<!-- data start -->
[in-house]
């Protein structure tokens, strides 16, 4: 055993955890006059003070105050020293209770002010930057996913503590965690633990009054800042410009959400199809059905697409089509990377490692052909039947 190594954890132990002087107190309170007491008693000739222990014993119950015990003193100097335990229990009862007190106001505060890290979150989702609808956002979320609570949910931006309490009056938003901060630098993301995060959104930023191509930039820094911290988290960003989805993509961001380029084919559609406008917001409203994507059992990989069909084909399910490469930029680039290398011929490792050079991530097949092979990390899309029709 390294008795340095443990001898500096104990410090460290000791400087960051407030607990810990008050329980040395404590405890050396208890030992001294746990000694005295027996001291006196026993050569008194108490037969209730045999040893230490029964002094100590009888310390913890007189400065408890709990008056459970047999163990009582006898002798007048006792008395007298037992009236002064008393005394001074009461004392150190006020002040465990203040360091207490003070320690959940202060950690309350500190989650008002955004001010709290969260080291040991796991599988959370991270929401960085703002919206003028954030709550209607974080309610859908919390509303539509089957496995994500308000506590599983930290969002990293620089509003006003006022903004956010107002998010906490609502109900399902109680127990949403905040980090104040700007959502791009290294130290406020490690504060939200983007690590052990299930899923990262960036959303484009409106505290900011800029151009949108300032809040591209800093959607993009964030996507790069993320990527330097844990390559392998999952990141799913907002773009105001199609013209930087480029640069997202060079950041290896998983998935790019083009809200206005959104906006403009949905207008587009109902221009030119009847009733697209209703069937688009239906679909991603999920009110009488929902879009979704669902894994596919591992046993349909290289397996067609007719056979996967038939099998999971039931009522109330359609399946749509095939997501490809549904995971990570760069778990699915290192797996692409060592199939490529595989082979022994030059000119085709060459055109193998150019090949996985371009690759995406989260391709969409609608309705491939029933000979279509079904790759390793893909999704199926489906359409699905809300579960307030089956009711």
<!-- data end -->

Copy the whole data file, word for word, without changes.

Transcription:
[in-house]
């Protein structure tokens, strides 16, 4: 055993955890006059003070105050020293209770002010930057996913503590965690633990009054800042410009959400199809059905697409089509990377490692052909039947 190594954890132990002087107190309170007491008693000739222990014993119950015990003193100097335990229990009862007190106001505060890290979150989702609808956002979320609570949910931006309490009056938003901060630098993301995060959104930023191509930039820094911290988290960003989805993509961001380029084919559609406008917001409203994507059992990989069909084909399910490469930029680039290398011929490792050079991530097949092979990390899309029709 390294008795340095443990001898500096104990410090460290000791400087960051407030607990810990008050329980040395404590405890050396208890030992001294746990000694005295027996001291006196026993050569008194108490037969209730045999040893230490029964002094100590009888310390913890007189400065408890709990008056459970047999163990009582006898002798007048006792008395007298037992009236002064008393005394001074009461004392150190006020002040465990203040360091207490003070320690959940202060950690309350500190989650008002955004001010709290969260080291040991796991599988959370991270929401960085703002919206003028954030709550209607974080309610859908919390509303539509089957496995994500308000506590599983930290969002990293620089509003006003006022903004956010107002998010906490609502109900399902109680127990949403905040980090104040700007959502791009290294130290406020490690504060939200983007690590052990299930899923990262960036959303484009409106505290900011800029151009949108300032809040591209800093959607993009964030996507790069993320990527330097844990390559392998999952990141799913907002773009105001199609013209930087480029640069997202060079950041290896998983998935790019083009809200206005959104906006403009949905207008587009109902221009030119009847009733697209209703069937688009239906679909991603999920009110009488929902879009979704669902894994596919591992046993349909290289397996067609007719056979996967038939099998999971039931009522109330359609399946749509095939997501490809549904995971990570760069778990699915290192797996692409060592199939490529595989082979022994030059000119085709060459055109193998150019090949996985371009690759995406989260391709969409609608309705491939029933000979279509079904790759390793893909999704199926489906359409699905809300579960307030089956009711």